WindEurope TEN-T

WindEurope Calls EU to Recognise Ports’ Vital Role in Achieving CO2 Reduction Through Offshore Wind

The European Union (EU) should recognise the critical role of offshore wind ports in its trans-European transport network policy (TEN-T) to support the transition to cleaner, greener, and smarter mobility in line with the European Green Deal, said WindEurope in its latest press release.

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With its TEN-T, the EU aims to build an efficient, multimodal, and high-quality transport infrastructure across the EU. The EU wants to use the ongoing TEN-T revision to make Europe’s transport fit for the delivery of the European Green Deal, according to WindEurope.

WindEurope also adds that achieving climate neutrality by 2050 will require a 19-fold increase in offshore wind capacity from today’s 16 GW which means that in the next seven years alone the volume of offshore wind in the EU needs to rise from 16 GW to 115 GW.

This comes with specific transport needs, infrastructure, and connectivity, which requires investment in port infrastructure. WindEurope estimates that by 2030 alone Europe will need to invest EUR 8.5 billion in its port infrastructure.

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WindEurope and the European Sea Ports Organisation (ESPO) said they urge the EU and Member States to recognise the vital role ports play in achieving carbon reduction through wind energy, in particular, they should ensure that the TEN-T revision includes metrics that are in line with Europe’s decarbonisation objectives.

As things stand, ports choosing to transition from the hydrocarbons business to renewables are penalised as this leads to a reduction of tonnage handled.

“The role some ports in Europe are playing in the development, the supply and value chain of the offshore wind energy is immense but cannot be measured in terms of tonnes – the current sole criterium to be a TEN-T port”, said Isabelle Ryckbost, ESPO’s Secretary General.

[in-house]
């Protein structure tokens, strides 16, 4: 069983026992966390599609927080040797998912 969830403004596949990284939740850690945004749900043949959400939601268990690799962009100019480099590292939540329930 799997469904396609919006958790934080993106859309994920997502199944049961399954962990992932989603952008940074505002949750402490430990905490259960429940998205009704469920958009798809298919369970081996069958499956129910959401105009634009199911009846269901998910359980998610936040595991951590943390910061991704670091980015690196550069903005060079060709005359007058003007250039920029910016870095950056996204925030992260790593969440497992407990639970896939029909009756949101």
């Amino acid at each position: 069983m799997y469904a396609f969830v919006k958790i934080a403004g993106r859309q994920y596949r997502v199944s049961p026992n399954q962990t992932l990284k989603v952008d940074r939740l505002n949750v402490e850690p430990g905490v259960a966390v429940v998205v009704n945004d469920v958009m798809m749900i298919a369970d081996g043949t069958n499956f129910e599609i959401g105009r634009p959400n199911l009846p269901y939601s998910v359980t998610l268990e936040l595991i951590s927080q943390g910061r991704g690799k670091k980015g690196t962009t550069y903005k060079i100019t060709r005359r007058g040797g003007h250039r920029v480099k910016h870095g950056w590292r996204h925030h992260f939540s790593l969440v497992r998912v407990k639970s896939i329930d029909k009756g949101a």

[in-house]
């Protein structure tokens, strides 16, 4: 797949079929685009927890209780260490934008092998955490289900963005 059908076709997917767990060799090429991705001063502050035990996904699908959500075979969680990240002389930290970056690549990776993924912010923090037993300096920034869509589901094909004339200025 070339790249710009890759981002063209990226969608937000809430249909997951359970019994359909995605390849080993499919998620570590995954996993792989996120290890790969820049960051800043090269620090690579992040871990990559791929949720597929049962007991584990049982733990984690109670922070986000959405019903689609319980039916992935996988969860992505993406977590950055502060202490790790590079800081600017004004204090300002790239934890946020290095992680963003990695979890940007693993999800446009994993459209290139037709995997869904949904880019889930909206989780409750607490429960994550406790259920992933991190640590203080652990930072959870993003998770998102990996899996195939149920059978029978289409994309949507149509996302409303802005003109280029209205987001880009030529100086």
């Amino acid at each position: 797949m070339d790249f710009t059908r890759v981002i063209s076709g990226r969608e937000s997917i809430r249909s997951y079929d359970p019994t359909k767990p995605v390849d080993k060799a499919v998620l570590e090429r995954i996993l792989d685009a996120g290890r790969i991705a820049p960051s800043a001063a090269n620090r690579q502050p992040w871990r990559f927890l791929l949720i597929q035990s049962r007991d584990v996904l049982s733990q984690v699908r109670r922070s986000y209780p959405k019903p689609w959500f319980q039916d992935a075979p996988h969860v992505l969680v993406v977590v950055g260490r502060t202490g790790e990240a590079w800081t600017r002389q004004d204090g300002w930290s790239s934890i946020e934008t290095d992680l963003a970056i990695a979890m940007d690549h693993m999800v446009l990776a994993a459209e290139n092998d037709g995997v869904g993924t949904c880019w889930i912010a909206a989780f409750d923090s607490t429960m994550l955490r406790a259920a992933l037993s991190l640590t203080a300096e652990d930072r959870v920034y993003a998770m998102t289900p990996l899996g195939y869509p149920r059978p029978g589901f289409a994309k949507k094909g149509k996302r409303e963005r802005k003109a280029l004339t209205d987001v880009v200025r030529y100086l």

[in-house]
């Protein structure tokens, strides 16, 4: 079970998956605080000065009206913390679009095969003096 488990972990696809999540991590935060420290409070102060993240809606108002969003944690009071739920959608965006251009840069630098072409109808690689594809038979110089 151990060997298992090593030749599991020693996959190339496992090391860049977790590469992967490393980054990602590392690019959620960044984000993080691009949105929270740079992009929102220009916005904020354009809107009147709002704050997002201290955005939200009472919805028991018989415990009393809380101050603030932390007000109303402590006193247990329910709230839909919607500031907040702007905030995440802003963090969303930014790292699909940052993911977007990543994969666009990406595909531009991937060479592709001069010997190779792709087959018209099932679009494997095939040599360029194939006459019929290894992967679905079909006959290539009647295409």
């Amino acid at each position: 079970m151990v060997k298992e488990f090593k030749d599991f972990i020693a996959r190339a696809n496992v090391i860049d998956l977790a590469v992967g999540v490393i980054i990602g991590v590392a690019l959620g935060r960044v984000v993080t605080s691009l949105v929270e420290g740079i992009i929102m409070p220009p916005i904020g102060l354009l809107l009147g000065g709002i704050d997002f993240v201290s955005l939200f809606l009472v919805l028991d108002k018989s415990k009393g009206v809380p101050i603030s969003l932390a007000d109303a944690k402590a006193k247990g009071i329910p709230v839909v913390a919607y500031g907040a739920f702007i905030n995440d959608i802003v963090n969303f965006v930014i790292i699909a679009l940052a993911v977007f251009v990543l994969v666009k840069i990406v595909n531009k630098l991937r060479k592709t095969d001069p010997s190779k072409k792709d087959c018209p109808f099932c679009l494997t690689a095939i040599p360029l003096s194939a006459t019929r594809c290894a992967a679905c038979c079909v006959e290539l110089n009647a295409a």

“ESPO believes it is time for the TEN-T policy to understand and reflect that the energy transition has a major impact on supply chains, connectivities, transport modes and port infrastructure. It is more than time to adapt the TEN-T policy to these new reality and include ports that play an important role in the energy value chain. Without these ports, the supply of renewable energy will be hampered.”

Transport volumes should not be the only deciding factor, said WindEurope as ports have long moved away from counting tonnage on their own.

Ports can also be part of the comprehensive network if “its total annual cargo volume (bulk and non-bulk) exceeds 500,000 tonnes AND its contribution to the diversification of EU energy supplies and to the acceleration of the roll-out of renewable energies is one of the main activities of the port”.

“Many tonnes of material are moved in and out of the ports during the storage, assembly and installation of wind turbines. But that’s not the end of the story. Ports also ensure reliable and secure energy production at sea. But these essential operation and maintenance activities are not covered under the current criteria for ports to access the TEN-T network. MEPs must address this issue. TEN-T should include metrics that are in line with Europe’s decarbonisation objectives”, said Giles Dickenson, WindEurope CEO.

Stable legislation and dedicated funding could allow ports to strategically plan the expansion or adaption of their facilities in the most efficient way, according to WindEurope’s press release.

But policy on port development is often set at the regional level where it competes with other industry activities and policy makers should recognise the societal benefits of investing in offshore-ready ports and should make financial instruments available accordingly, said the organisation.

In January, six European ports signed a mutual declaration to collaborate on an operational and practical level to mitigate overcapacitation due to upcoming increasing offshore wind activities.

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